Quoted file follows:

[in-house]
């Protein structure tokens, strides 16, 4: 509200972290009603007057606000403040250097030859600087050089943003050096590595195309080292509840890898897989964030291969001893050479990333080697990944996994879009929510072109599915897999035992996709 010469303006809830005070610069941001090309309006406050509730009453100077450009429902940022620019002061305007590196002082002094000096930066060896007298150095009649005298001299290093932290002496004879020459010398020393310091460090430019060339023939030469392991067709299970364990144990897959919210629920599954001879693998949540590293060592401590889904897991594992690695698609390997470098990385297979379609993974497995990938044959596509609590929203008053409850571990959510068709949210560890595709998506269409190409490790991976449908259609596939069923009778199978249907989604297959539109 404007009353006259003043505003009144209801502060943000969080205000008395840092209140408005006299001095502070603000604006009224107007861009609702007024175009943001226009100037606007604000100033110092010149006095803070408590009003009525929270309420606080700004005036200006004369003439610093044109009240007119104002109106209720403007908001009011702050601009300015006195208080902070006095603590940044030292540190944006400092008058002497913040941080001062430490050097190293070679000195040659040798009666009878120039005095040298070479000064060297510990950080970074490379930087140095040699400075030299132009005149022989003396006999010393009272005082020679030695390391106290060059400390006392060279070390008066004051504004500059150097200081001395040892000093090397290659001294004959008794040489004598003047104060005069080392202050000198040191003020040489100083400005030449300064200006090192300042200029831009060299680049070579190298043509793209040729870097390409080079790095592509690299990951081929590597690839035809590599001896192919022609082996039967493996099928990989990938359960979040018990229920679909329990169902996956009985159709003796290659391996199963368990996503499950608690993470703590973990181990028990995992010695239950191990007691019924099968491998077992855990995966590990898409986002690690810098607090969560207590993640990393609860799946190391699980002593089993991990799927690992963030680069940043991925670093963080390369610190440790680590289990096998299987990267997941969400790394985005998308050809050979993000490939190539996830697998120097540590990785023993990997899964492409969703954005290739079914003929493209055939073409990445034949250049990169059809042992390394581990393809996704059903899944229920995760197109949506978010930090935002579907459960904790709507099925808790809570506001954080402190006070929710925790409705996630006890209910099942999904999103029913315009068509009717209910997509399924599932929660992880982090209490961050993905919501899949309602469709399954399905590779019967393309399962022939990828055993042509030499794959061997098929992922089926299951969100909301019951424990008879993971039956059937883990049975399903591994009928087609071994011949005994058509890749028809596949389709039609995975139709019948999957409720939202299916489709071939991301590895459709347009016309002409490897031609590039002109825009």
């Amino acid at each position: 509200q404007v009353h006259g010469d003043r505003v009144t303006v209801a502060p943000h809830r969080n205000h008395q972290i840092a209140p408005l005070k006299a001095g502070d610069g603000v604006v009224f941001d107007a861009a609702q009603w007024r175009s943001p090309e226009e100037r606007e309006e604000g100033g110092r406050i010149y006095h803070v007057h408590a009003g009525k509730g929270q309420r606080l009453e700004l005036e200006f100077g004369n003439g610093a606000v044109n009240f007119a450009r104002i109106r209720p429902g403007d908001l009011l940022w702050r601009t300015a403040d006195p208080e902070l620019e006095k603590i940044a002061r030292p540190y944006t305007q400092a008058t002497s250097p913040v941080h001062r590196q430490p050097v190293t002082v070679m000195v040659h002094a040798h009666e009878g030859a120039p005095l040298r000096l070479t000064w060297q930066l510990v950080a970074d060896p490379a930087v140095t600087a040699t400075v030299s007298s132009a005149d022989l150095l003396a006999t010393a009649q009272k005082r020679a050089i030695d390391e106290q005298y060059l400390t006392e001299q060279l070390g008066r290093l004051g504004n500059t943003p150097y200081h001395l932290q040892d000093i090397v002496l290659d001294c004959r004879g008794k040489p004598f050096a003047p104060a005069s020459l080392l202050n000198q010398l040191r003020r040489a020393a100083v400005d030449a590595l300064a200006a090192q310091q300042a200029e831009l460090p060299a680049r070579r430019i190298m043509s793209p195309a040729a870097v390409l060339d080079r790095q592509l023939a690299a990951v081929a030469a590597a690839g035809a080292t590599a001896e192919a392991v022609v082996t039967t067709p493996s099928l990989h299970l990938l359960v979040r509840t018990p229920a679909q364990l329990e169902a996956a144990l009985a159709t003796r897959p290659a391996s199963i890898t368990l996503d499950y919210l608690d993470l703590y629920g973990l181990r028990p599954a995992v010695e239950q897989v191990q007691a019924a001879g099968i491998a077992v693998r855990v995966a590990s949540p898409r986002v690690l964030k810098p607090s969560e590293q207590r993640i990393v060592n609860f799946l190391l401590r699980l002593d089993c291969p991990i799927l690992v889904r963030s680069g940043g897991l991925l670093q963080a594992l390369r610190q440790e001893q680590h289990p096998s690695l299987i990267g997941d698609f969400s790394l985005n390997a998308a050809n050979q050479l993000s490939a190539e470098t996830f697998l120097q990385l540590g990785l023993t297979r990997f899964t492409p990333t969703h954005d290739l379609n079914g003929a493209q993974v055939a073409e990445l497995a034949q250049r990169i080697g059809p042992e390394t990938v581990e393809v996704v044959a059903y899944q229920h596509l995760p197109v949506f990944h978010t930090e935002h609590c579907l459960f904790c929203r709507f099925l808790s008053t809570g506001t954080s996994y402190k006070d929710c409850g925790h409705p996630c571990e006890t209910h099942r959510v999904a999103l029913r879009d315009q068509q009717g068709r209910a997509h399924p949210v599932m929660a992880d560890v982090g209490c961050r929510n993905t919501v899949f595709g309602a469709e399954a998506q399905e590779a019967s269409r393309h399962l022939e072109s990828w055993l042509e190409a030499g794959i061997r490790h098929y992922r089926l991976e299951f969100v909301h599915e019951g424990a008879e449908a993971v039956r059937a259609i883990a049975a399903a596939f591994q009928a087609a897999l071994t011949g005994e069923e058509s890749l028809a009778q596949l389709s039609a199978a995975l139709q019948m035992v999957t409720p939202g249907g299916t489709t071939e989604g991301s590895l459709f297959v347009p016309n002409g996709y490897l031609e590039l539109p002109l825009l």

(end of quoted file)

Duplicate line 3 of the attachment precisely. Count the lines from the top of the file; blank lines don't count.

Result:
């Amino acid at each position: 509200q404007v009353h006259g010469d003043r505003v009144t303006v209801a502060p943000h809830r969080n205000h008395q972290i840092a209140p408005l005070k006299a001095g502070d610069g603000v604006v009224f941001d107007a861009a609702q009603w007024r175009s943001p090309e226009e100037r606007e309006e604000g100033g110092r406050i010149y006095h803070v007057h408590a009003g009525k509730g929270q309420r606080l009453e700004l005036e200006f100077g004369n003439g610093a606000v044109n009240f007119a450009r104002i109106r209720p429902g403007d908001l009011l940022w702050r601009t300015a403040d006195p208080e902070l620019e006095k603590i940044a002061r030292p540190y944006t305007q400092a008058t002497s250097p913040v941080h001062r590196q430490p050097v190293t002082v070679m000195v040659h002094a040798h009666e009878g030859a120039p005095l040298r000096l070479t000064w060297q930066l510990v950080a970074d060896p490379a930087v140095t600087a040699t400075v030299s007298s132009a005149d022989l150095l003396a006999t010393a009649q009272k005082r020679a050089i030695d390391e106290q005298y060059l400390t006392e001299q060279l070390g008066r290093l004051g504004n500059t943003p150097y200081h001395l932290q040892d000093i090397v002496l290659d001294c004959r004879g008794k040489p004598f050096a003047p104060a005069s020459l080392l202050n000198q010398l040191r003020r040489a020393a100083v400005d030449a590595l300064a200006a090192q310091q300042a200029e831009l460090p060299a680049r070579r430019i190298m043509s793209p195309a040729a870097v390409l060339d080079r790095q592509l023939a690299a990951v081929a030469a590597a690839g035809a080292t590599a001896e192919a392991v022609v082996t039967t067709p493996s099928l990989h299970l990938l359960v979040r509840t018990p229920a679909q364990l329990e169902a996956a144990l009985a159709t003796r897959p290659a391996s199963i890898t368990l996503d499950y919210l608690d993470l703590y629920g973990l181990r028990p599954a995992v010695e239950q897989v191990q007691a019924a001879g099968i491998a077992v693998r855990v995966a590990s949540p898409r986002v690690l964030k810098p607090s969560e590293q207590r993640i990393v060592n609860f799946l190391l401590r699980l002593d089993c291969p991990i799927l690992v889904r963030s680069g940043g897991l991925l670093q963080a594992l390369r610190q440790e001893q680590h289990p096998s690695l299987i990267g997941d698609f969400s790394l985005n390997a998308a050809n050979q050479l993000s490939a190539e470098t996830f697998l120097q990385l540590g990785l023993t297979r990997f899964t492409p990333t969703h954005d290739l379609n079914g003929a493209q993974v055939a073409e990445l497995a034949q250049r990169i080697g059809p042992e390394t990938v581990e393809v996704v044959a059903y899944q229920h596509l995760p197109v949506f990944h978010t930090e935002h609590c579907l459960f904790c929203r709507f099925l808790s008053t809570g506001t954080s996994y402190k006070d929710c409850g925790h409705p996630c571990e006890t209910h099942r959510v999904a999103l029913r879009d315009q068509q009717g068709r209910a997509h399924p949210v599932m929660a992880d560890v982090g209490c961050r929510n993905t919501v899949f595709g309602a469709e399954a998506q399905e590779a019967s269409r393309h399962l022939e072109s990828w055993l042509e190409a030499g794959i061997r490790h098929y992922r089926l991976e299951f969100v909301h599915e019951g424990a008879e449908a993971v039956r059937a259609i883990a049975a399903a596939f591994q009928a087609a897999l071994t011949g005994e069923e058509s890749l028809a009778q596949l389709s039609a199978a995975l139709q019948m035992v999957t409720p939202g249907g299916t489709t071939e989604g991301s590895l459709f297959v347009p016309n002409g996709y490897l031609e590039l539109p002109l825009l």